Sci&Tech Writer Helena da Costa investigates NASA’s recent DART mission, finding comfort in the reassurance that this technology could avert future disasters
In 1998, the movie Armageddon hit our screens, winning over hearts and Hollywood by transforming regular people into plausible science-fiction heroes, with a tear-jerking Aerosmith ballad rounding it all off. Why was it so good? The galactic threat ended once the bomb went off, and with Ben Affleck safe on solid ground.
24 years later, that same ground feels less solid, less safe than ever before. It shouldn’t. NASA’s DART mission, which made impact on September 26th, shouldn’t spread fears but dispel them. DART (which stands for Double Asteroid Redirection Test) targeted the smaller of two asteroids in a binary orbit, 7 million miles away. Dimorphos – the target – is relatively small (5 billion kg mass; 163 m width), even compared to the 610 kg, 19 m NASA spacecraft. By colliding their craft with Dimorphos at a speed of 6.1 km/second (pictured below), NASA hoped to alter its orbit around the larger Didymos by 10 minutes a year. The orbit, impact crater, and mass of Dimorphos will be measured over the next few months to see if DART was a success. This experiment will show whether this novel technology could be used to deter a theoretical danger in the future.
DART indicates a momentous occasion, the first time that humanity has shown our capability to deter a major existential threat. This may not seem comparable to the Chicxulub leviathan which ended the dinosaurs’ reign, but Earth is no stranger to astronomical threat. The 1908 explosion of a meteor over Siberia was 1,000 times more powerful than the Hiroshima bomb, and in 2013 an 18m wide rock injured 1,500 in Russia. Although Dimorphos’ trajectory doesn’t include Earth, the development of preventative technology is an important step towards our collective peace-of-mind.
In what way is the comparatively miniature Dimorphos the ideal test for asteroid-defensive technology? Surprisingly, the largest asteroids are of little concern. 95% of Near-Earth Objects (NEO’s) have been identified, with none on an Earth-bound collision-course. Conversely, “City-killlers” (smaller space rocks) are considered more dangerous, being more abundant and harder to quantify. DART shows how with a massively reduced budget than previously proposed missions, Earth is able to protect itself.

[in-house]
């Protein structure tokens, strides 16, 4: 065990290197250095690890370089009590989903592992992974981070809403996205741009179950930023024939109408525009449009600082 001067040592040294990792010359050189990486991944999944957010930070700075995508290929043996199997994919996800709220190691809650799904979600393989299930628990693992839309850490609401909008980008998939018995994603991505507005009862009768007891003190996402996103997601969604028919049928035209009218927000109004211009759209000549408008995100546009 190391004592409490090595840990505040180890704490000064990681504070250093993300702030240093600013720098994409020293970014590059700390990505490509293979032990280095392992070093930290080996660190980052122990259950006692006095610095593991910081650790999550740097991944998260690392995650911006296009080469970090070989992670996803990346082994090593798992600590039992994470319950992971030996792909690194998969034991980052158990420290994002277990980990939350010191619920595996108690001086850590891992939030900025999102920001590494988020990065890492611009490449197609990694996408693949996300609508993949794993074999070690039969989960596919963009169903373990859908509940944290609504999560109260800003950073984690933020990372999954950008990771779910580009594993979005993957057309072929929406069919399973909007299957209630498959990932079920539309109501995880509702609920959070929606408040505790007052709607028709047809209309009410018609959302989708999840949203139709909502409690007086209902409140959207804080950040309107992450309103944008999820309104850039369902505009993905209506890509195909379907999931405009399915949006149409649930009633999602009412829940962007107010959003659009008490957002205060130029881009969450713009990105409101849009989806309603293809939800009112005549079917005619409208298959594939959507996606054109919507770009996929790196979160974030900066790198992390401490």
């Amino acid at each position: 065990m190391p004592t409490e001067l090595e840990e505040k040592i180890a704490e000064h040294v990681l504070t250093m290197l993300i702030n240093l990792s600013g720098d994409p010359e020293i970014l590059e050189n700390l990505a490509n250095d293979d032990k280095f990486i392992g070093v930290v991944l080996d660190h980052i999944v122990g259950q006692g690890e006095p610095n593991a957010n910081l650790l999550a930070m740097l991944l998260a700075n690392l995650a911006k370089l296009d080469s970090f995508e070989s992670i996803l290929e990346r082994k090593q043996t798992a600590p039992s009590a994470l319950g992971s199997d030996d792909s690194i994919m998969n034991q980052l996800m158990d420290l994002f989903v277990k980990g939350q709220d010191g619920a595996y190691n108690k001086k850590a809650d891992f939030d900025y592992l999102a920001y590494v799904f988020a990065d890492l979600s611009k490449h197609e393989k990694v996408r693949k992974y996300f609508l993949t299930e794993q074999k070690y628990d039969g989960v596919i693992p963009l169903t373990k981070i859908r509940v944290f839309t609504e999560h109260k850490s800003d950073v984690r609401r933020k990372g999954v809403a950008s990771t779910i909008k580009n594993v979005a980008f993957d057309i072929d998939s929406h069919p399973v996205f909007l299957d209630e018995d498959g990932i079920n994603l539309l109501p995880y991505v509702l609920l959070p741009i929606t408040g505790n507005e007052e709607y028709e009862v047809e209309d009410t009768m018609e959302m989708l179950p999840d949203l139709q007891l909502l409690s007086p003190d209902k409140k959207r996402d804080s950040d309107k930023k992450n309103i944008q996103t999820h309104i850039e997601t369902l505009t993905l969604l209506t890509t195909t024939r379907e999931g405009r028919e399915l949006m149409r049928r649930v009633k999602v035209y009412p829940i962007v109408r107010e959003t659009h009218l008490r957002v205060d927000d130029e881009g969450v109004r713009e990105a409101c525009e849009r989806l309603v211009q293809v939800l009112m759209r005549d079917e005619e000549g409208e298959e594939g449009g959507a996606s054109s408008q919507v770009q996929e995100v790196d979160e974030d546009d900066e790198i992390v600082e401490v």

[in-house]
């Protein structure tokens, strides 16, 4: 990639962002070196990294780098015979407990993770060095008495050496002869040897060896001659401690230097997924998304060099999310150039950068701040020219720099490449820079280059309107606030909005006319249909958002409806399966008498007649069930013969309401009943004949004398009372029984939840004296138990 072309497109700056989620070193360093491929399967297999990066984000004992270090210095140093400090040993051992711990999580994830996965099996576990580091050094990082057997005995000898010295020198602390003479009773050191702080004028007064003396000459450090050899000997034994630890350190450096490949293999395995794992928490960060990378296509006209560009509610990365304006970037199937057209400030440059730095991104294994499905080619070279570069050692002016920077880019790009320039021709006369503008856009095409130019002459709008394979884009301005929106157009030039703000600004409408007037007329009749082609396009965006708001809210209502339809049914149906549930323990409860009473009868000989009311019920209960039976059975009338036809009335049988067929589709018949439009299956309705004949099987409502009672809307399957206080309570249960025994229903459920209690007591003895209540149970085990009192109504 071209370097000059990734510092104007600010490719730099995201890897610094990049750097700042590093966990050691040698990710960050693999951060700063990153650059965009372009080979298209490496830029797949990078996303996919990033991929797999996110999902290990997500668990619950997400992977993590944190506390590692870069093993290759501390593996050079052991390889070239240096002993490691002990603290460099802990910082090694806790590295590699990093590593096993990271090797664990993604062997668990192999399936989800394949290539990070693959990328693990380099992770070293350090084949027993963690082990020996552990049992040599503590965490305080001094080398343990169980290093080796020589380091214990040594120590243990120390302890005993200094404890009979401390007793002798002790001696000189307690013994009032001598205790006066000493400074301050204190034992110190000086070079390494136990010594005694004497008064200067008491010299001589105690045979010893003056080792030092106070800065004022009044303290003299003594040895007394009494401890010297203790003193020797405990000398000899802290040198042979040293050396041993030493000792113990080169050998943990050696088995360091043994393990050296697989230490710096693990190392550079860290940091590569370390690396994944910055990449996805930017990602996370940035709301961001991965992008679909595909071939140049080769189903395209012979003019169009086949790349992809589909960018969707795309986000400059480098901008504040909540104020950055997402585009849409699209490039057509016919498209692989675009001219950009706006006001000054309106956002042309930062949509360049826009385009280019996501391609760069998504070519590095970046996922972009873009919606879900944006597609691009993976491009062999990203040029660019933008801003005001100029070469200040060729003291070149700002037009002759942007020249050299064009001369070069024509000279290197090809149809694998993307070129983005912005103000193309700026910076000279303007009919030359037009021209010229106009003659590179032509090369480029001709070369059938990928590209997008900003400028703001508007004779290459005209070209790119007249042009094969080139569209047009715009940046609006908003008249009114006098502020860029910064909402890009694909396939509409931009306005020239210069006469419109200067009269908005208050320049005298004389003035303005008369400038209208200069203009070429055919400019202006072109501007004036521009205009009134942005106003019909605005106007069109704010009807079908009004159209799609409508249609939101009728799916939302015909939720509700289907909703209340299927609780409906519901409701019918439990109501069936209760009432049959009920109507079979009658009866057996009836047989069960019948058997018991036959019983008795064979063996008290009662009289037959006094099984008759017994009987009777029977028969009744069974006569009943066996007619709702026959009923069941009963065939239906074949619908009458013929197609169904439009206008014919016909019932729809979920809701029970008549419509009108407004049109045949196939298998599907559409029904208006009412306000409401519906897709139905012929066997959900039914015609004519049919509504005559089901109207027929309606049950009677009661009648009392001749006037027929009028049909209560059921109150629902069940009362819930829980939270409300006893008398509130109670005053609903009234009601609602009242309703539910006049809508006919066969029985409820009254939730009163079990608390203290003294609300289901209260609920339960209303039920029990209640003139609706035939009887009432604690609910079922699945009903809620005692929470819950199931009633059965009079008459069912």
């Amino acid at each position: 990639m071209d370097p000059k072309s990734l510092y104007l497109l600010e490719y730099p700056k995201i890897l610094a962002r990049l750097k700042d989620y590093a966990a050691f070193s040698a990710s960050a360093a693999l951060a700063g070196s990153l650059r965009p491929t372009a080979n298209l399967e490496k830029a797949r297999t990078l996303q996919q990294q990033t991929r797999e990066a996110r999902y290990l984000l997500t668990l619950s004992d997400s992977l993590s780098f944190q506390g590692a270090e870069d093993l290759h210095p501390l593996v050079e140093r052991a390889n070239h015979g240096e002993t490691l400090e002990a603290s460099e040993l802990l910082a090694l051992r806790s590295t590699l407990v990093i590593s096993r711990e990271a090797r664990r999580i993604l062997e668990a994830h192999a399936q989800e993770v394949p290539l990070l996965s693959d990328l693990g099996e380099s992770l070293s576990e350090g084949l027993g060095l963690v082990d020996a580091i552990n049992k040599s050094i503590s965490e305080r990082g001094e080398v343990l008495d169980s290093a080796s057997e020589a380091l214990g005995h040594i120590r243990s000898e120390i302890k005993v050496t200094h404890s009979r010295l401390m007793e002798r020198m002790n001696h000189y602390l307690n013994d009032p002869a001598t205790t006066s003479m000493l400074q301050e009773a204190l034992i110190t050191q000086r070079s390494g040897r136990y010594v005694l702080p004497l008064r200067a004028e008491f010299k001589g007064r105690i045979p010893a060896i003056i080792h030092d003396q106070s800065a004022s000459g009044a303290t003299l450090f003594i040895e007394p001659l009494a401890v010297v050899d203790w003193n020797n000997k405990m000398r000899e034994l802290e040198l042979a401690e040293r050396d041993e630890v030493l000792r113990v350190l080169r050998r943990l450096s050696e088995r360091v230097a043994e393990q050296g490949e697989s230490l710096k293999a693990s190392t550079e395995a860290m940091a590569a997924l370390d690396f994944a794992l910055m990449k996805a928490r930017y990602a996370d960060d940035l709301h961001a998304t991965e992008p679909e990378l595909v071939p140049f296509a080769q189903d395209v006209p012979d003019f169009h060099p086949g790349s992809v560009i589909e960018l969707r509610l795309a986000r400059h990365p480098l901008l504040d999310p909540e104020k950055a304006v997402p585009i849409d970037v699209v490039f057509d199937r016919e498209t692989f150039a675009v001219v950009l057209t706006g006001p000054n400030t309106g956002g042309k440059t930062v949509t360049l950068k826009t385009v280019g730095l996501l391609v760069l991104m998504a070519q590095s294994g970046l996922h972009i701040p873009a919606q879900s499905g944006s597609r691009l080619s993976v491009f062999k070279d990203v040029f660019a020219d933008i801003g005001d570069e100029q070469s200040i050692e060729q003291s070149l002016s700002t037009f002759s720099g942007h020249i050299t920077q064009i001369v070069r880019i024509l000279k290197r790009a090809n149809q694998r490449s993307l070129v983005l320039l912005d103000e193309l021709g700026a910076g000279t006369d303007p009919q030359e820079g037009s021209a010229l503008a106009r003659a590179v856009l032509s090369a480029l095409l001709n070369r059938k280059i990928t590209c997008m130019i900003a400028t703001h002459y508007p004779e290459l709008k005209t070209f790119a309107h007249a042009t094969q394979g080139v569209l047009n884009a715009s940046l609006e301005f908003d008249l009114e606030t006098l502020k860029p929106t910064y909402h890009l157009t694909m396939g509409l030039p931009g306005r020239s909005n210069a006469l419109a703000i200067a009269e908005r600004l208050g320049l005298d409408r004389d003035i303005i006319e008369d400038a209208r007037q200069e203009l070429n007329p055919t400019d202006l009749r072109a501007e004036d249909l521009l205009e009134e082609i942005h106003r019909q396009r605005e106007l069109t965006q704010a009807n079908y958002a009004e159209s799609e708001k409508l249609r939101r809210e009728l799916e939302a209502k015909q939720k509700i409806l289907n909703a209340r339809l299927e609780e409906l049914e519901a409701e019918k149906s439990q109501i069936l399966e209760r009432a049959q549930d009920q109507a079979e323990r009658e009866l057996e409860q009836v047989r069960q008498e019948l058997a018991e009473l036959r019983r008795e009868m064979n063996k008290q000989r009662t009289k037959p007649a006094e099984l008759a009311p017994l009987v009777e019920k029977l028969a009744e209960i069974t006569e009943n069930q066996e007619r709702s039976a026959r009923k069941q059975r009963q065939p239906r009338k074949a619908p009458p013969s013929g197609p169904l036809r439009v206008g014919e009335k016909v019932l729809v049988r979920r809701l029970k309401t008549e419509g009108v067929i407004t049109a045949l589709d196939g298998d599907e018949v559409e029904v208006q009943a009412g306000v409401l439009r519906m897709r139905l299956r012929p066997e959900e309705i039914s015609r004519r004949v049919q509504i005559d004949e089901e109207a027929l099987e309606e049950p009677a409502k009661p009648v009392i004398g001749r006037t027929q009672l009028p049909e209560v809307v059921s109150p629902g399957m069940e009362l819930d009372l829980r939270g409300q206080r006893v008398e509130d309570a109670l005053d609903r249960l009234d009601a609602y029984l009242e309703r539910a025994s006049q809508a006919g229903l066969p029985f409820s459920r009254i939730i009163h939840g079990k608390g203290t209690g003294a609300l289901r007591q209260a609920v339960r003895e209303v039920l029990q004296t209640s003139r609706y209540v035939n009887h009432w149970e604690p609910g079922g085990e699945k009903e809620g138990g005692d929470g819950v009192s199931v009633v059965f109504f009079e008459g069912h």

It is not the mission, but rather the development of one, which poses global responsibility obstacles. If faced with a real existential threat, a cooperative global force would be required to prevent widespread harm. At a time of strained global relations, it is difficult to visualise a world where a coordinated, international force could be successful on a much shorter timescale than the 11 years it took to develop DART.
Space militarisation has already begun: Japan attempted a similar mission to DART in 2019; the USA have stored planetary defensive nuclear warheads since 2014; and China’s agency adopted defence as a core policy in 2021. As planetary scientist Thomas Jones states, this could lead to “disinformation and rivalries and wasted resources,” something NASA’s $22.6 billion federal budget may be able to afford, but many other countries cannot.
DART also raised questions of morality. Should we be preventing Earth’s natural cycle? Humans’ very existence was dependent on the extinction of dinosaurs from the same natural disaster as we are trying to avoid today. Although not a pleasant thought, our demise could lead to the growth of new species on Earth. It raises the question: how far should humans interfere with evolution to prevent extinction?
Nevertheless, the DART mission is sure to spread relief. Despite not being an immediate concern, the threat from space has been a growing worry since humans first ventured there. Knowing that technology exists which can prevent a real-life Armageddon is certainly a calming thought.
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